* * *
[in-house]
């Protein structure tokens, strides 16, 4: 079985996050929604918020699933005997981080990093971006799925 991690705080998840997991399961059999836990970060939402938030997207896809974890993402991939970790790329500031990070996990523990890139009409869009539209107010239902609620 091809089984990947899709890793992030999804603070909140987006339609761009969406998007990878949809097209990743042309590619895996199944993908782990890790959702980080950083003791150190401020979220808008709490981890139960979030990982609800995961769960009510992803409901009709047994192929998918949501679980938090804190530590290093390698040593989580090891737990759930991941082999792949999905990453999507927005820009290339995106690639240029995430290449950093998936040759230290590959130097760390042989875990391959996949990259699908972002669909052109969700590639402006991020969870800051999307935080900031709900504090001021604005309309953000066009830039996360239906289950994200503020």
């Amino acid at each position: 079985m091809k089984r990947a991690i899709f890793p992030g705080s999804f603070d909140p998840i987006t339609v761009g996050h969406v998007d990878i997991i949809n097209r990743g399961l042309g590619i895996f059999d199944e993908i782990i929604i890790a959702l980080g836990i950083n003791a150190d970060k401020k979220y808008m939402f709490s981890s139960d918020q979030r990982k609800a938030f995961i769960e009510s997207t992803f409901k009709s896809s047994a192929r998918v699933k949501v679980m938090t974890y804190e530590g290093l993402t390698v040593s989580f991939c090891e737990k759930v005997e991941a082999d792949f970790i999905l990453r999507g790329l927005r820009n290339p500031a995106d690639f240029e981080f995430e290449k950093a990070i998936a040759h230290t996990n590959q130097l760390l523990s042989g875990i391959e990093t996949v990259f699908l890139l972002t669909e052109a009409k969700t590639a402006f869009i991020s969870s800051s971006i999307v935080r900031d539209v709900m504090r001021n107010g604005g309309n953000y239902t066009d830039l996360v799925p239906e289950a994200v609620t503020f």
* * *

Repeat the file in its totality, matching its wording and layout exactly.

[in-house]
């Protein structure tokens, strides 16, 4: 079985996050929604918020699933005997981080990093971006799925 991690705080998840997991399961059999836990970060939402938030997207896809974890993402991939970790790329500031990070996990523990890139009409869009539209107010239902609620 091809089984990947899709890793992030999804603070909140987006339609761009969406998007990878949809097209990743042309590619895996199944993908782990890790959702980080950083003791150190401020979220808008709490981890139960979030990982609800995961769960009510992803409901009709047994192929998918949501679980938090804190530590290093390698040593989580090891737990759930991941082999792949999905990453999507927005820009290339995106690639240029995430290449950093998936040759230290590959130097760390042989875990391959996949990259699908972002669909052109969700590639402006991020969870800051999307935080900031709900504090001021604005309309953000066009830039996360239906289950994200503020």
């Amino acid at each position: 079985m091809k089984r990947a991690i899709f890793p992030g705080s999804f603070d909140p998840i987006t339609v761009g996050h969406v998007d990878i997991i949809n097209r990743g399961l042309g590619i895996f059999d199944e993908i782990i929604i890790a959702l980080g836990i950083n003791a150190d970060k401020k979220y808008m939402f709490s981890s139960d918020q979030r990982k609800a938030f995961i769960e009510s997207t992803f409901k009709s896809s047994a192929r998918v699933k949501v679980m938090t974890y804190e530590g290093l993402t390698v040593s989580f991939c090891e737990k759930v005997e991941a082999d792949f970790i999905l990453r999507g790329l927005r820009n290339p500031a995106d690639f240029e981080f995430e290449k950093a990070i998936a040759h230290t996990n590959q130097l760390l523990s042989g875990i391959e990093t996949v990259f699908l890139l972002t669909e052109a009409k969700t590639a402006f869009i991020s969870s800051s971006i999307v935080r900031d539209v709900m504090r001021n107010g604005g309309n953000y239902t066009d830039l996360v799925p239906e289950a994200v609620t503020f």